Counting the Omer/Passover and the Harvest

The counting of the Omer, a Jewish practice of noting the days of the grain harvest, takes place this year from April 3 in the evening (the second night of Passover) until May 22.

The counting of the Omer takes place during the forty-nine days from the second day of Passover to the revelation holiday of Shavuot. Once, the first sheaf of the barley harvest was cut down on the second day of Passover. (A measure of grain was called an omer.) During the forty-nine days, the barley harvest and the wheat harvest was brought in, and on Shavuot, two loaves of bread were offered in the Temple in gratitude, along with the first fruits of all the farmers. The days were counted as part of the harvest process. After the destruction of the Temple, the command became simply to count the days sequentially: Today is one day of the Omer, today is two days of the Omer… today is one week and one day, that is eight days of the Omer, and so forth.

The Omer also represents the link between Passover and Shavuot. The forty-nine days symbolize the seven weeks the Hebrew ex-slaves wandered in the wilderness between freedom and revelation. Jews have often imagined these seven weeks as a time to prepare for receiving the Torah. Mystics have used each of the forty-nine days to meditate on particular divine characteristics: for example, each of the seven days of the first week is used to meditate on the nuances of chesed, or lovingkindness, while the second week is used to meditate on gevurah, or strength..

In Talmudic times, the Omer became a period of mourning because of tragedies that occurred during that time, including the death of many of the talmudic sage Rabbi Akiva’s students. Some people refrain from dancing, listening to music, cutting their hair, and celebrations like weddings during these seven weeks.

There is also the interesting midrash that Abel, son of Adam and Eve, was born on Passover and died on Shavuot:

“Rabbi Eliezer and Rabbi Joshua disagree. Rabbi Eliezer says: the world was created in Tishrei. Rabbi Joshua says: In Nisan. He who says in Tishrei holds that Abel lived from Sukkot until Chanukah. He who says in Nisan holds that Abel lived from Passover until Shavuot. In either case, all agree Abel was only in the world for fifty days.”
Genesis Rabbah 22:4

In this midrash, Abel represents the life of the grain, which is “born” on Passover and “dies” (is harvested) on Shavuot. Abel’s name means “breath” or “emptiness.” By counting the days of the Omer as the days of Abel’s life, we remind ourselves how fragile we are, and how dependent we are on the humble grasses of the world.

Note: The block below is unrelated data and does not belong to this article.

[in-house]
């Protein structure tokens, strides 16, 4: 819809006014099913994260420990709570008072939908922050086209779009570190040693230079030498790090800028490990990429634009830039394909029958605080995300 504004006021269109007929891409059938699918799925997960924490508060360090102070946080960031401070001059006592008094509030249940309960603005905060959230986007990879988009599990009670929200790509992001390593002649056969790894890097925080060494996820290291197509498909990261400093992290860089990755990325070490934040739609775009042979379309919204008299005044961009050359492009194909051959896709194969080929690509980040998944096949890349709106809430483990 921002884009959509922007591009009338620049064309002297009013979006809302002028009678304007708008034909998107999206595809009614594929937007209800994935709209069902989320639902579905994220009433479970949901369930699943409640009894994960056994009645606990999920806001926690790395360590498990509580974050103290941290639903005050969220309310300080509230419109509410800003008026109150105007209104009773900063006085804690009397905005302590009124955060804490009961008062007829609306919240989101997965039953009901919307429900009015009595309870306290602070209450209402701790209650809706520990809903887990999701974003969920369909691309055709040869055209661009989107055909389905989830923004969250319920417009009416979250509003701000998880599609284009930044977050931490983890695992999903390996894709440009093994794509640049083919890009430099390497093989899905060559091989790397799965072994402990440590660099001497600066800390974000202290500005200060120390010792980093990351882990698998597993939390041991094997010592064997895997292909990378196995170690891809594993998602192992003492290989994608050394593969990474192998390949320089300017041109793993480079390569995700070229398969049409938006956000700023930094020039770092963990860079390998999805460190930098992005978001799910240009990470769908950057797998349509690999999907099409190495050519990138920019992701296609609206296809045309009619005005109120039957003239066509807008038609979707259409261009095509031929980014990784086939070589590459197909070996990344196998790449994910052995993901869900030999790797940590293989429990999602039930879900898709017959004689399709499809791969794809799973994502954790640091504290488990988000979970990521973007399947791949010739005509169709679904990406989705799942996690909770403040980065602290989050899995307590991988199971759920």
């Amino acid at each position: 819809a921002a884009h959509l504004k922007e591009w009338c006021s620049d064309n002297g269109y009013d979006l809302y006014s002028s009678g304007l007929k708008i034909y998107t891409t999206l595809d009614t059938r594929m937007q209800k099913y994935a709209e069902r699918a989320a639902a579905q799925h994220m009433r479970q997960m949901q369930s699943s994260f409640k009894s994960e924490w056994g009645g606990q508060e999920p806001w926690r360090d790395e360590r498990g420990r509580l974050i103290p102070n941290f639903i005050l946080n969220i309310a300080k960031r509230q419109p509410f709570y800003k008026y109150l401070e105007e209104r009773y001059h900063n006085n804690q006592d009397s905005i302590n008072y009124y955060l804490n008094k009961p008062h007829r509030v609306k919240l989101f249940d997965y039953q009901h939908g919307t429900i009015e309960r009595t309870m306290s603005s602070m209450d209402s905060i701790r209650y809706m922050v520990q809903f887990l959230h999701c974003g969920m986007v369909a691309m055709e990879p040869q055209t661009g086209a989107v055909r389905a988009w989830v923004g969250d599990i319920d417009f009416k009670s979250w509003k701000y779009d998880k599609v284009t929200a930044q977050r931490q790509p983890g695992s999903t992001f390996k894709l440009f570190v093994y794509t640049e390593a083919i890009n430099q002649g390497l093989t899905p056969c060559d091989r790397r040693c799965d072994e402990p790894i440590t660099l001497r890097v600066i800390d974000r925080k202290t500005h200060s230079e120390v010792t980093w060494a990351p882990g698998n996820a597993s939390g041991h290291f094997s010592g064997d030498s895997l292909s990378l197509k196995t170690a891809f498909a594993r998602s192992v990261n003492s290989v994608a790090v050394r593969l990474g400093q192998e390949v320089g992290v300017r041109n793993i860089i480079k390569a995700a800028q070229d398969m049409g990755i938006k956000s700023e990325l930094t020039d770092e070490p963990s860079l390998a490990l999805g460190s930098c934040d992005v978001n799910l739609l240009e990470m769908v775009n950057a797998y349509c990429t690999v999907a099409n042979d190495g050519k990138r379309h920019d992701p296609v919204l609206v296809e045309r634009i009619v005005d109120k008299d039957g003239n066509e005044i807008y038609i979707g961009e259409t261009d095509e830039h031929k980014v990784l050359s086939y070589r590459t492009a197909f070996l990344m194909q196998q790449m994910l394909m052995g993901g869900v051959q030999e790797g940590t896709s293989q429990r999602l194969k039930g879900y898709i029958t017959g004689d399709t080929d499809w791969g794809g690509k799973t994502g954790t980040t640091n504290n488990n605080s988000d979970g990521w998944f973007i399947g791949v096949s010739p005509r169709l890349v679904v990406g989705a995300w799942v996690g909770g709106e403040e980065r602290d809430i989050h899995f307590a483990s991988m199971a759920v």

Other cultures personify the grain as well: In Greece, Kore or Persephone represented the grain cut down each year and seeded the following spring. In Sumer, Tammuz was the dying and reborn god who represented the grain. In Scandinavia, Sif, the grain goddess, had her hair cut off (harvested) by the trickster god, Loki. In Britain, songs are sung to John Barleycorn.

All this lore has made me more aware of the ways our own calendar is connected to the harvest. I have recently wondered if the mourning practices some Jews observe during the Omer are partly to mourn the grain as it is cut down, and to offer respect as the harvest is brought in. While the harvest can be a wild and joyful season, it is also a time for reflection on our own lives and on our interdependence with all beings. Perhaps taking on an Omer practice (like refraining from cutting one’s hair) can be a sign of our awareness of all the earth sacrifices to feed us.

As we begin the counting of the Omer, may we use this time to reflect on the world’s resources and how we use them. May the matzah remind us that we can live more simply. May we be grateful for all we receive from the earth and strive to give back as much as we can.

The Blessing over Counting the Omer:


Baruch ata adonai, eloheinu melekh ha’olam, asher kidshanu bemitzvotav vetizvanu al sefirat ha’omer.


Beruchah at yah, eloheinu ruach haolam, asher kidshatnu bemitzvoteha vetizvatnu al sefirat ha’omer.

Blessed are You, God, Ruler/Spirit of the Universe, who has sanctified us with Your commandments and commanded us to count the Omer.

After the blessing, you should note the days and weeks of the Omer in a language you understand (for example: today is seventeen days, that is, two weeks and three days of the Omer). You can find out what day of the Omer it is on

Rabbi Jill Hammer is the director of Tel Shemesh. She is the author of The Jewish Book of Days: A Companion for All Seasons, and of Sisters at Sinai: New Tales of Biblical Women.

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